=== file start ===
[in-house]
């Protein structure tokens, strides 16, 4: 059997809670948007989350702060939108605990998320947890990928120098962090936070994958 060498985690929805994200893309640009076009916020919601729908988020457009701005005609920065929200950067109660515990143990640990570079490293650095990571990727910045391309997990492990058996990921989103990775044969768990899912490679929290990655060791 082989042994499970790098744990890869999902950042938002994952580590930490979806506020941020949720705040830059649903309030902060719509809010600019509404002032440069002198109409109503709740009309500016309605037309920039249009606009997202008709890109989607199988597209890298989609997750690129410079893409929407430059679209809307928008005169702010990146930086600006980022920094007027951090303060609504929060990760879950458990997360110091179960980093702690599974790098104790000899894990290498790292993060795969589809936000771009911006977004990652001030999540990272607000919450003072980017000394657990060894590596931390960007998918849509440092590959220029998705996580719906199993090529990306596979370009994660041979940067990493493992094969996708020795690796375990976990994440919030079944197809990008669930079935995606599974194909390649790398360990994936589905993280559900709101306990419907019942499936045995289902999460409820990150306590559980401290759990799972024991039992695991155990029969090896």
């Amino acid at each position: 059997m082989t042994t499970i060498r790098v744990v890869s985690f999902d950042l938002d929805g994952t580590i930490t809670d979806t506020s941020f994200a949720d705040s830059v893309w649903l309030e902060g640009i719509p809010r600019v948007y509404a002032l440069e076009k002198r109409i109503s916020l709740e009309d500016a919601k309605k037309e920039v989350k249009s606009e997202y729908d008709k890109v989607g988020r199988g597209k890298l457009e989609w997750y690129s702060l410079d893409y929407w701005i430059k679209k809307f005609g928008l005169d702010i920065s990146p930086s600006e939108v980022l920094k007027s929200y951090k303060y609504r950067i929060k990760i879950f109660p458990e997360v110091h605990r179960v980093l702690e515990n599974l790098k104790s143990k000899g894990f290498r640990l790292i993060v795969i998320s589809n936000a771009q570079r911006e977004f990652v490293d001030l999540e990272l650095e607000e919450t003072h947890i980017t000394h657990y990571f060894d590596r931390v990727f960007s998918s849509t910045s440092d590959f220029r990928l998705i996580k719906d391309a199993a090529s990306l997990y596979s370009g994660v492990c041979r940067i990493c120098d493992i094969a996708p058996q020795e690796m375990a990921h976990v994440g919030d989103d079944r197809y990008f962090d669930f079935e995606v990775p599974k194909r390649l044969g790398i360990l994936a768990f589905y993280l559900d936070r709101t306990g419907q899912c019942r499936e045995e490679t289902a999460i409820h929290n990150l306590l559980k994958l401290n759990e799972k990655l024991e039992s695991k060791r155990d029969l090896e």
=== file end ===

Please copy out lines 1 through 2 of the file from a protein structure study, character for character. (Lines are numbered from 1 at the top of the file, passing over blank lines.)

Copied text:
[in-house]
């Protein structure tokens, strides 16, 4: 059997809670948007989350702060939108605990998320947890990928120098962090936070994958 060498985690929805994200893309640009076009916020919601729908988020457009701005005609920065929200950067109660515990143990640990570079490293650095990571990727910045391309997990492990058996990921989103990775044969768990899912490679929290990655060791 082989042994499970790098744990890869999902950042938002994952580590930490979806506020941020949720705040830059649903309030902060719509809010600019509404002032440069002198109409109503709740009309500016309605037309920039249009606009997202008709890109989607199988597209890298989609997750690129410079893409929407430059679209809307928008005169702010990146930086600006980022920094007027951090303060609504929060990760879950458990997360110091179960980093702690599974790098104790000899894990290498790292993060795969589809936000771009911006977004990652001030999540990272607000919450003072980017000394657990060894590596931390960007998918849509440092590959220029998705996580719906199993090529990306596979370009994660041979940067990493493992094969996708020795690796375990976990994440919030079944197809990008669930079935995606599974194909390649790398360990994936589905993280559900709101306990419907019942499936045995289902999460409820990150306590559980401290759990799972024991039992695991155990029969090896």